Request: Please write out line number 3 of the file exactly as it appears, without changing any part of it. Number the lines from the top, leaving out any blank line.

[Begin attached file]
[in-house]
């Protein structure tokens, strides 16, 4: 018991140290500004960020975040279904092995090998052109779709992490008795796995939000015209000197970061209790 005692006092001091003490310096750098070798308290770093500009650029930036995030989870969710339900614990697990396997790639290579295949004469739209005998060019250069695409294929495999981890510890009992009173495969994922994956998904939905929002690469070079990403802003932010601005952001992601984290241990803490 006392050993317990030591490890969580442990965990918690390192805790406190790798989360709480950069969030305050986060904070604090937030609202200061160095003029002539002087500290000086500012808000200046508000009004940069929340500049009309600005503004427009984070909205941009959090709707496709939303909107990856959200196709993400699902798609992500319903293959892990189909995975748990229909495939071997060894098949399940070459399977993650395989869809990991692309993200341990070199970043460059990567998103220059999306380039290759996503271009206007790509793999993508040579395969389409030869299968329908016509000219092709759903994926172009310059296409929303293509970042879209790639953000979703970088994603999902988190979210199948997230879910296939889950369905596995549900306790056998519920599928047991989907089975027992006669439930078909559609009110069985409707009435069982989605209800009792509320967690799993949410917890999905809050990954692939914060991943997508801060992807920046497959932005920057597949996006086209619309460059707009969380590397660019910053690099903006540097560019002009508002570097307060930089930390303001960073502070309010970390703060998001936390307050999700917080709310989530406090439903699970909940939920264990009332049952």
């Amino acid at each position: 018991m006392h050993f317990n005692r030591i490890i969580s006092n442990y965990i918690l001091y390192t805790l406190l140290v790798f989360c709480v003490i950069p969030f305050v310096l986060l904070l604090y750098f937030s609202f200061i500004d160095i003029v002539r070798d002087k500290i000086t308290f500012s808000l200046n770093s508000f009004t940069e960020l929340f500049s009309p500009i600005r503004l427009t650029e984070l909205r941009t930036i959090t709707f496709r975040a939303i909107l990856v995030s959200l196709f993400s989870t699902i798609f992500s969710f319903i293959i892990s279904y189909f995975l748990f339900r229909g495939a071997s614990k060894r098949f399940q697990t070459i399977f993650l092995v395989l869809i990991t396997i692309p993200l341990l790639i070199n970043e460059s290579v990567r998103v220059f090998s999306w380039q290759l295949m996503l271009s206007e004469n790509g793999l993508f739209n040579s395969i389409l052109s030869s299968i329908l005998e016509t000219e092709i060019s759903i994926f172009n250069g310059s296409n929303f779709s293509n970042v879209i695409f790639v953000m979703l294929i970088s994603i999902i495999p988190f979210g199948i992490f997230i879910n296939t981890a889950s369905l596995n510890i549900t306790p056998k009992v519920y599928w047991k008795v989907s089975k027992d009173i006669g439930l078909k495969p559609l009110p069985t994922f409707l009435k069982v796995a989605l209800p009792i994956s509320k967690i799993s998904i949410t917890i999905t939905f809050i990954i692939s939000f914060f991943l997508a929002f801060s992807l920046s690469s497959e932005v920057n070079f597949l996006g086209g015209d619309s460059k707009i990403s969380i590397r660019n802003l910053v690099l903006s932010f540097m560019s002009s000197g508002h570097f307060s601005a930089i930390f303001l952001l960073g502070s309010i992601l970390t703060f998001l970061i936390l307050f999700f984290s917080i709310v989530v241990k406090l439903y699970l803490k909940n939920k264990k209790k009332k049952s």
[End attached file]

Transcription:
């Amino acid at each position: 018991m006392h050993f317990n005692r030591i490890i969580s006092n442990y965990i918690l001091y390192t805790l406190l140290v790798f989360c709480v003490i950069p969030f305050v310096l986060l904070l604090y750098f937030s609202f200061i500004d160095i003029v002539r070798d002087k500290i000086t308290f500012s808000l200046n770093s508000f009004t940069e960020l929340f500049s009309p500009i600005r503004l427009t650029e984070l909205r941009t930036i959090t709707f496709r975040a939303i909107l990856v995030s959200l196709f993400s989870t699902i798609f992500s969710f319903i293959i892990s279904y189909f995975l748990f339900r229909g495939a071997s614990k060894r098949f399940q697990t070459i399977f993650l092995v395989l869809i990991t396997i692309p993200l341990l790639i070199n970043e460059s290579v990567r998103v220059f090998s999306w380039q290759l295949m996503l271009s206007e004469n790509g793999l993508f739209n040579s395969i389409l052109s030869s299968i329908l005998e016509t000219e092709i060019s759903i994926f172009n250069g310059s296409n929303f779709s293509n970042v879209i695409f790639v953000m979703l294929i970088s994603i999902i495999p988190f979210g199948i992490f997230i879910n296939t981890a889950s369905l596995n510890i549900t306790p056998k009992v519920y599928w047991k008795v989907s089975k027992d009173i006669g439930l078909k495969p559609l009110p069985t994922f409707l009435k069982v796995a989605l209800p009792i994956s509320k967690i799993s998904i949410t917890i999905t939905f809050i990954i692939s939000f914060f991943l997508a929002f801060s992807l920046s690469s497959e932005v920057n070079f597949l996006g086209g015209d619309s460059k707009i990403s969380i590397r660019n802003l910053v690099l903006s932010f540097m560019s002009s000197g508002h570097f307060s601005a930089i930390f303001l952001l960073g502070s309010i992601l970390t703060f998001l970061i936390l307050f999700f984290s917080i709310v989530v241990k406090l439903y699970l803490k909940n939920k264990k209790k009332k049952s």